At two years, vision in the Lucentis group improved by about half a line on an eye chart compared with virtually no change in the laser group. There was little change in side vision with injection (average worsening of 23 decibels) but a substantial loss of side vision with laser (average worsening of 422 decibels). The vitrectomy rate was lower in the Lucentis group (8 of 191 eyes) than in the laser group (30 of 203 eyes).

Rates of serious systemic adverse events, including cardiac arrest and stroke, were similar between the two groups. One patient in the Lucentis group developed endophthalmitis, an infection in the eye. Other side effects were low, with little difference between treatment groups.

"Lucentis should be considered a viable treatment option for people with proliferative diabetic retinopathy, especially for individuals needing anti-vascular endothelial growth factor for diabetic macular edema," said Jeffrey G. Gross, M.D., of the Carolina Retina Center in Columbia, South Carolina, who chaired the study. Dr. Gross presented results November 13, 2015, at the annual meeting of the American Academy of Ophthalmology in Las Vegas.

In addition to treating proliferative diabetic retinopathy, the report suggests Lucentis may even help prevent diabetic macular edema from occurring. Among people without diabetic macular edema at the start of the study, only 9 percent of Lucentis-treated eyes developed diabetic macular edema during the study, compared with 28 percent in the laser group. The DRCR.net will continue to follow patients in this study for a total of five years.

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The DRCR.net is dedicated to facilitating multicenter clinical research of diabetic eye disease. The network formed in 2002 and comprises more than 350 physicians practicing at more than 140 clinical sites across the country. For more information, visit the DRCR.net website at http://drcrnet.jaeb.org/.

The study was funded by NEI grants EY14231, EY23207, EY18817.

Lucentis was provided by Genentech. Additional research funding for this study was provided by the National Institute of Diabetes and Digestive and Kidney Diseases, also a part of the NIH.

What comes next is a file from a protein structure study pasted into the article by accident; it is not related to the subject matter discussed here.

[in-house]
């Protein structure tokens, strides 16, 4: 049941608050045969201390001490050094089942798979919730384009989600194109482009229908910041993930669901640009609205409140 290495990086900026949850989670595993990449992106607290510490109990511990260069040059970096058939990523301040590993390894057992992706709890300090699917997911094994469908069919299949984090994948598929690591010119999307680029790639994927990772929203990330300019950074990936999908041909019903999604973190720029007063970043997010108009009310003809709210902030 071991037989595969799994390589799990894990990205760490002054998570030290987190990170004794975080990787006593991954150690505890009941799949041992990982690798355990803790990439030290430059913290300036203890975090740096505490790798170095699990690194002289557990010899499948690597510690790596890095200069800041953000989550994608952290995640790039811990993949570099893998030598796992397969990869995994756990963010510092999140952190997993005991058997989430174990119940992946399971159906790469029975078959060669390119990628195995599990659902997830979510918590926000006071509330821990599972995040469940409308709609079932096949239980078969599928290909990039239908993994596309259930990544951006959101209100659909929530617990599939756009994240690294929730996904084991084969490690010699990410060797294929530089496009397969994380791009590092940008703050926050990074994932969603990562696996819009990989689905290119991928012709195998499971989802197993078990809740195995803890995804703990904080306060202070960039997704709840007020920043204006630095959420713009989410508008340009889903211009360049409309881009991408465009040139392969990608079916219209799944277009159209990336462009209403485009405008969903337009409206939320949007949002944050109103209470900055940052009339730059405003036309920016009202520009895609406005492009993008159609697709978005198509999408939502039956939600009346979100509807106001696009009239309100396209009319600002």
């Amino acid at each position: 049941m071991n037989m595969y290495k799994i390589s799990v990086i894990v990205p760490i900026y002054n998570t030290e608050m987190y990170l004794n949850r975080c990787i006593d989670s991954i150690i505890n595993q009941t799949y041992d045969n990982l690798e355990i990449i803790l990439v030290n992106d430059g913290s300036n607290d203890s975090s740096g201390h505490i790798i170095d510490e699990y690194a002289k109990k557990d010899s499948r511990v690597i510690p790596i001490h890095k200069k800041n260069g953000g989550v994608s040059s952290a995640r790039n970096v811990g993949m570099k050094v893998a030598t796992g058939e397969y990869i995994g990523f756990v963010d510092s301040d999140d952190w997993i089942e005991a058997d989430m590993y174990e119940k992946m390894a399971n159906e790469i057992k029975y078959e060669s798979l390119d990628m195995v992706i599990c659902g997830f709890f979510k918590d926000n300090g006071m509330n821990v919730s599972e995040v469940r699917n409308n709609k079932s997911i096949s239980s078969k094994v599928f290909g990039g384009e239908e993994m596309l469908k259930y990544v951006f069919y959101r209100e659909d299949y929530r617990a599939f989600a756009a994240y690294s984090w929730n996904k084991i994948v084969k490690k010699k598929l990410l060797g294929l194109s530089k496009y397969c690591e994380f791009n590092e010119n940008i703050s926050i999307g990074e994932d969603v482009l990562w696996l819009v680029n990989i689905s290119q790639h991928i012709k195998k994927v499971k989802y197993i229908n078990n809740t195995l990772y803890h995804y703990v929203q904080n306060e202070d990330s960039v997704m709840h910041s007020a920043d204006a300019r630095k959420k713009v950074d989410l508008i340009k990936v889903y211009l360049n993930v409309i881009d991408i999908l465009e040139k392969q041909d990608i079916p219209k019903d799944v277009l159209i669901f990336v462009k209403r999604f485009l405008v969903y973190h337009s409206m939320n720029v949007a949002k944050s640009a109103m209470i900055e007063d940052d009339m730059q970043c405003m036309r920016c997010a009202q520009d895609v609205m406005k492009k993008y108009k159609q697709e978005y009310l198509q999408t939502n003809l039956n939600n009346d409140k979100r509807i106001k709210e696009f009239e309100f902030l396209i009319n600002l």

The study is registered as NCT01489189 at ClinicalTrials.gov.

The NEI provides information about diabetic eye disease at http://www.nei.nih.gov/health/diabetic/.

Information about diabetes is available through the National Diabetes Education Program, http://www.ndep.nih.gov/.

View an NEI video about the study at https://youtu.be/jPoCIa0_1po.

NEI leads the federal government's research on the visual system and eye diseases. NEI supports basic and clinical science programs that result in the development of sight-saving treatments. For more information, visit https://www.nei.nih.gov.

The NIDDK, a component of the NIH, conducts and supports research on diabetes and other endocrine and metabolic diseases; digestive diseases, nutrition and obesity; and kidney, urologic and hematologic diseases. Spanning the full spectrum of medicine and afflicting people of all ages and ethnic groups, these diseases encompass some of the most common, severe and disabling conditions affecting Americans. For more information about the NIDDK and its programs, visit http://www.niddk.nih.gov.

About the National Institutes of Health (NIH): NIH, the nation's medical research agency, includes 27 Institutes and Centers and is a component of the U.S. Department of Health and Human Services. NIH is the primary federal agency conducting and supporting basic, clinical, and translational medical research, and is investigating the causes, treatments, and cures for both common and rare diseases. For more information about NIH and its programs, visit http://www.nih.gov.